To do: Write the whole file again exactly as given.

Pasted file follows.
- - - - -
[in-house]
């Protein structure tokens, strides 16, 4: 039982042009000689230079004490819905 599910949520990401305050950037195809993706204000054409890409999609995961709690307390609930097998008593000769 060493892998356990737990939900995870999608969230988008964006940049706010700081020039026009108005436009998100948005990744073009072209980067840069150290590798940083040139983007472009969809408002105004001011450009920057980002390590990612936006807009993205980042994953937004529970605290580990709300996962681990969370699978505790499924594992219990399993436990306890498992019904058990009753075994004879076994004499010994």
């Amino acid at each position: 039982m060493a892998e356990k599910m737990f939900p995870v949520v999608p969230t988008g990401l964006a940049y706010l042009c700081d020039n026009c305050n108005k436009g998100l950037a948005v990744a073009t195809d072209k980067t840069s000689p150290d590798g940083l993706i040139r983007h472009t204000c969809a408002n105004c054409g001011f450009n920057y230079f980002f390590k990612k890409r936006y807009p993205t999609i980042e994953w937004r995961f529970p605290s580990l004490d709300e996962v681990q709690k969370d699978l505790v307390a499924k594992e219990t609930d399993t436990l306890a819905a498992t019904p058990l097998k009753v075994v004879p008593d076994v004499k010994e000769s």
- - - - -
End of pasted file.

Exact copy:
[in-house]
């Protein structure tokens, strides 16, 4: 039982042009000689230079004490819905 599910949520990401305050950037195809993706204000054409890409999609995961709690307390609930097998008593000769 060493892998356990737990939900995870999608969230988008964006940049706010700081020039026009108005436009998100948005990744073009072209980067840069150290590798940083040139983007472009969809408002105004001011450009920057980002390590990612936006807009993205980042994953937004529970605290580990709300996962681990969370699978505790499924594992219990399993436990306890498992019904058990009753075994004879076994004499010994």
């Amino acid at each position: 039982m060493a892998e356990k599910m737990f939900p995870v949520v999608p969230t988008g990401l964006a940049y706010l042009c700081d020039n026009c305050n108005k436009g998100l950037a948005v990744a073009t195809d072209k980067t840069s000689p150290d590798g940083l993706i040139r983007h472009t204000c969809a408002n105004c054409g001011f450009n920057y230079f980002f390590k990612k890409r936006y807009p993205t999609i980042e994953w937004r995961f529970p605290s580990l004490d709300e996962v681990q709690k969370d699978l505790v307390a499924k594992e219990t609930d399993t436990l306890a819905a498992t019904p058990l097998k009753v075994v004879p008593d076994v004499k010994e000769s």